Titanic passengers and crew ignored superstitions – new research
PASSENGERS and crew of the Titanic ignored a number of maritime superstitions when the ship made its ill-fated maiden voyage, new data analysis has found.
Sailing myths, including the negative presence of women, priests and barbers on board the ship, were ignored, according to family history website findmypast.co.uk.
Superstitious sailors would have been horrified to discover there were 353 female passengers, three barbers, four priests and a monk on board.
Website historian Debra Chatfield said: "The records indicate sailor superstitions were wholly ignored on the Titanic's doomed departure from Southampton.
"Throughout history sailors have been proverbially superstitious, but I bet few ever believed the 'unsinkable' Titanic would succumb to superstition.
"It leaves you wondering whether the cumulative effect of women, priests, dogs, barbers, flowers and red-heads on board - all commonly held superstitions among sailors - angered the sea so much it steered her towards her ill fate."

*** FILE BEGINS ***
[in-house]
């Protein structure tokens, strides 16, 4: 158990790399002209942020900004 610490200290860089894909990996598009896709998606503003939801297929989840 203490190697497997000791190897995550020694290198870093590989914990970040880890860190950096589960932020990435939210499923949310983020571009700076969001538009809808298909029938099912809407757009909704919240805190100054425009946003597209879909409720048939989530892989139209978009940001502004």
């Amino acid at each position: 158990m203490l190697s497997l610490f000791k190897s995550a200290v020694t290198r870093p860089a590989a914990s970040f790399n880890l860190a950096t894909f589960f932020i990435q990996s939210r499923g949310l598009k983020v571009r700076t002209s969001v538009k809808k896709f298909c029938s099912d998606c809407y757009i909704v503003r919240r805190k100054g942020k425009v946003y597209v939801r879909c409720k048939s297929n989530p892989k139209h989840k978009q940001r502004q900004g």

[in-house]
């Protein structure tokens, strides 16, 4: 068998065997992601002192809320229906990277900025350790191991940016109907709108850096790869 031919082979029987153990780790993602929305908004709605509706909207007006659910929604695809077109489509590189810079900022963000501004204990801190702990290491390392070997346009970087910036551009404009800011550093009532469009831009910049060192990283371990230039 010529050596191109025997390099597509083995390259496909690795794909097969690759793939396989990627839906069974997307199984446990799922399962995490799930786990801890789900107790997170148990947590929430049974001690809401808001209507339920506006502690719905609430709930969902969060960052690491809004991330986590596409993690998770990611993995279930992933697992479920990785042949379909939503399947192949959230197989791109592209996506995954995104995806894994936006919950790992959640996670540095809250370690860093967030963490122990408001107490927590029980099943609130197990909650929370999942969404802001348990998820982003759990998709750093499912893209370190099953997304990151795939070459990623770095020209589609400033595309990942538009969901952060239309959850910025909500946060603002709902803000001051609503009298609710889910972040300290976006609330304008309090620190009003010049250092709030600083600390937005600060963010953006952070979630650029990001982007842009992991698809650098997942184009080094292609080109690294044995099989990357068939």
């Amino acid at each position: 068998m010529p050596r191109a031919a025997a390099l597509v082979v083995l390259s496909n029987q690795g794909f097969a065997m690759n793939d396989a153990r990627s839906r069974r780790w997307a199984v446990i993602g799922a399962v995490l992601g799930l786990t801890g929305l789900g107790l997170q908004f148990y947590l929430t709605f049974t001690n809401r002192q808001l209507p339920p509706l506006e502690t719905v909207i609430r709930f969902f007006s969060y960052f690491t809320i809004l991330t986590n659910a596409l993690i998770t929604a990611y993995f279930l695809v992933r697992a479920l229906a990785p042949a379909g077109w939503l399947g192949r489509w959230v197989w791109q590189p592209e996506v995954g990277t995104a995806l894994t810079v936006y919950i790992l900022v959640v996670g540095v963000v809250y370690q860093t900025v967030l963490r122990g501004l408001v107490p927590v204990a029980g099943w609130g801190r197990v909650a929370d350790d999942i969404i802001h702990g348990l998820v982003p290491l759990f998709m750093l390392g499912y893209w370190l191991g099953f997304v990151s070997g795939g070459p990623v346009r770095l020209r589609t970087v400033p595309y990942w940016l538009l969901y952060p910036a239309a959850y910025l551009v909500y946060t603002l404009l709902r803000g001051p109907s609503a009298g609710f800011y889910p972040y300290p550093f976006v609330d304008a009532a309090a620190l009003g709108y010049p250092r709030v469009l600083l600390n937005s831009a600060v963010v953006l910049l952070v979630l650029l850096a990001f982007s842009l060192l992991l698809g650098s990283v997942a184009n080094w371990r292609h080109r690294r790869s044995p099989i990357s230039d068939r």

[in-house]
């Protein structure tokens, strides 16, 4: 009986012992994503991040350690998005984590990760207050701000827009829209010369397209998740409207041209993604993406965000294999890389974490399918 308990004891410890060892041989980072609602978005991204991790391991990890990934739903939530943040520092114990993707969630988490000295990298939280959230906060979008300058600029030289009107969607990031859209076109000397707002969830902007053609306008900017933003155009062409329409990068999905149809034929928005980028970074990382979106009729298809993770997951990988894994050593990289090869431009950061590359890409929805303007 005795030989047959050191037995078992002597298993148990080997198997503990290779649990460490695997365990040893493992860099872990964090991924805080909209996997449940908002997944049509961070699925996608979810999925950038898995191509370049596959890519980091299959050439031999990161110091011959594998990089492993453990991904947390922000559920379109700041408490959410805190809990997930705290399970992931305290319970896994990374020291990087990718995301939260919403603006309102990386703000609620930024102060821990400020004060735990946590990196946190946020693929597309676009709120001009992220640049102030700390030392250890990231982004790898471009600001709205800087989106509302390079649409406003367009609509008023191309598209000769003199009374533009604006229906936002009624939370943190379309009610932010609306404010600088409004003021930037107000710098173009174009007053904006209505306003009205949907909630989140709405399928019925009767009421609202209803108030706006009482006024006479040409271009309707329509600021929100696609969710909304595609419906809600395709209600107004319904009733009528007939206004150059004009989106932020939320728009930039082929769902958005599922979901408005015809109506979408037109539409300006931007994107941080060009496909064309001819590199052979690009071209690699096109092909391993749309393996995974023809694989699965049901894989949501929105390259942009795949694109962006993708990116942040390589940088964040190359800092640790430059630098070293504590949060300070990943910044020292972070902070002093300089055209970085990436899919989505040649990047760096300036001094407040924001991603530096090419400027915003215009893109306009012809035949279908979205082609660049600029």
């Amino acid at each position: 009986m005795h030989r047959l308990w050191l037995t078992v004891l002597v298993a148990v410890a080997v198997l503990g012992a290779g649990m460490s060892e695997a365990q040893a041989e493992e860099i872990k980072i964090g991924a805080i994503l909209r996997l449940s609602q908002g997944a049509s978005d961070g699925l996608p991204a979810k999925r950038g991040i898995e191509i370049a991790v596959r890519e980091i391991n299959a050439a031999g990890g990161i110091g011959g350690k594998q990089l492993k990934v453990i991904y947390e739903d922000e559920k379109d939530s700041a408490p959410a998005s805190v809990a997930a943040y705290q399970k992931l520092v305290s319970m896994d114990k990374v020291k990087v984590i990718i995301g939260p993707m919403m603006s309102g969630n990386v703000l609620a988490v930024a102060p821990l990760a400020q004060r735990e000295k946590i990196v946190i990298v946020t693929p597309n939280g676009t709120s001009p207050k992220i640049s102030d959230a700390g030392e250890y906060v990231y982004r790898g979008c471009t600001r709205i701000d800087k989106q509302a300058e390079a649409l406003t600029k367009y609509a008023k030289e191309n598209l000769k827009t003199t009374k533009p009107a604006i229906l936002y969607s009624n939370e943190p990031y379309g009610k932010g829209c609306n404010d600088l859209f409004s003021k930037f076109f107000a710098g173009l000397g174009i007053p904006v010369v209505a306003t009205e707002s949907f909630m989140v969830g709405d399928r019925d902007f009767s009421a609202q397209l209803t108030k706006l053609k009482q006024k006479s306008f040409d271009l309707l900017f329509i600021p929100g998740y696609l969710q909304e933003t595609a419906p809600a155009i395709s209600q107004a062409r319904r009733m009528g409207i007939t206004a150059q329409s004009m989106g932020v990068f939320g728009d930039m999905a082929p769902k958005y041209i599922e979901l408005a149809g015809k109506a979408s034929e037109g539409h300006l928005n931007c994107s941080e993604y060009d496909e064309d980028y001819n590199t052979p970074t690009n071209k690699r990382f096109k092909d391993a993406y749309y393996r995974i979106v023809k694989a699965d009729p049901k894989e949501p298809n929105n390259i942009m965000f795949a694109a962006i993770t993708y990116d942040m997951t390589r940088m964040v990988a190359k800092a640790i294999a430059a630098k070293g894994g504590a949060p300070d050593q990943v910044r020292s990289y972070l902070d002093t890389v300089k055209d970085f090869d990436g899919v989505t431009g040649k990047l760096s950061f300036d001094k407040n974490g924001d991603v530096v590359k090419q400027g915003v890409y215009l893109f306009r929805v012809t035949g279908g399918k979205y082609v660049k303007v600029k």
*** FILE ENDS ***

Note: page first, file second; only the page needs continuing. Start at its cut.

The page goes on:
The website is showing the White Star Line officers' books and maritime birth, marriage and death records, alongside other documents from the ship, from next Tuesday.
April 15 will mark the 100th anniversary of the day that the cruiser sank in the north Atlantic following a collision with an iceberg.
Its sinking caused the death of more than 1,500 men, women and children, making it one of the deadliest peacetime maritime disasters in history.